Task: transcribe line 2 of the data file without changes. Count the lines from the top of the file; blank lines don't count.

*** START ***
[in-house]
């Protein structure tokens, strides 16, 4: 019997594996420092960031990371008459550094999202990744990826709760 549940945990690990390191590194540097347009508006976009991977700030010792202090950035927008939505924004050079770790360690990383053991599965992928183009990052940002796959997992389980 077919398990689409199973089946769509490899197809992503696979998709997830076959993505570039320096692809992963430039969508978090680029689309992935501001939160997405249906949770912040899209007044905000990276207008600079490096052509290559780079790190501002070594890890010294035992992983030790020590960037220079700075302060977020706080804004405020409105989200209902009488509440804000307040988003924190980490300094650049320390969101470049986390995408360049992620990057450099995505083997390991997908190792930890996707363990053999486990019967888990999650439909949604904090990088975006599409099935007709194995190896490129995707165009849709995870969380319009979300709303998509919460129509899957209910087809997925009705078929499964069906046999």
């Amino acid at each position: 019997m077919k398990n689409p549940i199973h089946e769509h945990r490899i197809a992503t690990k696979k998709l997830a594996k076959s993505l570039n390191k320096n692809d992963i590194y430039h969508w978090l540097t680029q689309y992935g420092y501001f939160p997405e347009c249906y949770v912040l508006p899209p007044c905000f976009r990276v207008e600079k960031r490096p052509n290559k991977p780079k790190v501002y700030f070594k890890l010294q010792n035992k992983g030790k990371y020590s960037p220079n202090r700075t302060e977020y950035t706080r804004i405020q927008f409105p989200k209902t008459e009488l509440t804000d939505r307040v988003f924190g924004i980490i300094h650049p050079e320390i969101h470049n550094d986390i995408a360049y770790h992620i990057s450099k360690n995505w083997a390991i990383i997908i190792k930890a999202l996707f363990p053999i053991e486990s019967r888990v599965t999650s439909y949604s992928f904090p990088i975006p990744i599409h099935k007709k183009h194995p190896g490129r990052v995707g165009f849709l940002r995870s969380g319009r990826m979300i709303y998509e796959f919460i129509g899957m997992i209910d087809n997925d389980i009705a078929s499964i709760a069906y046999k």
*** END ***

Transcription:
């Protein structure tokens, strides 16, 4: 019997594996420092960031990371008459550094999202990744990826709760 549940945990690990390191590194540097347009508006976009991977700030010792202090950035927008939505924004050079770790360690990383053991599965992928183009990052940002796959997992389980 077919398990689409199973089946769509490899197809992503696979998709997830076959993505570039320096692809992963430039969508978090680029689309992935501001939160997405249906949770912040899209007044905000990276207008600079490096052509290559780079790190501002070594890890010294035992992983030790020590960037220079700075302060977020706080804004405020409105989200209902009488509440804000307040988003924190980490300094650049320390969101470049986390995408360049992620990057450099995505083997390991997908190792930890996707363990053999486990019967888990999650439909949604904090990088975006599409099935007709194995190896490129995707165009849709995870969380319009979300709303998509919460129509899957209910087809997925009705078929499964069906046999």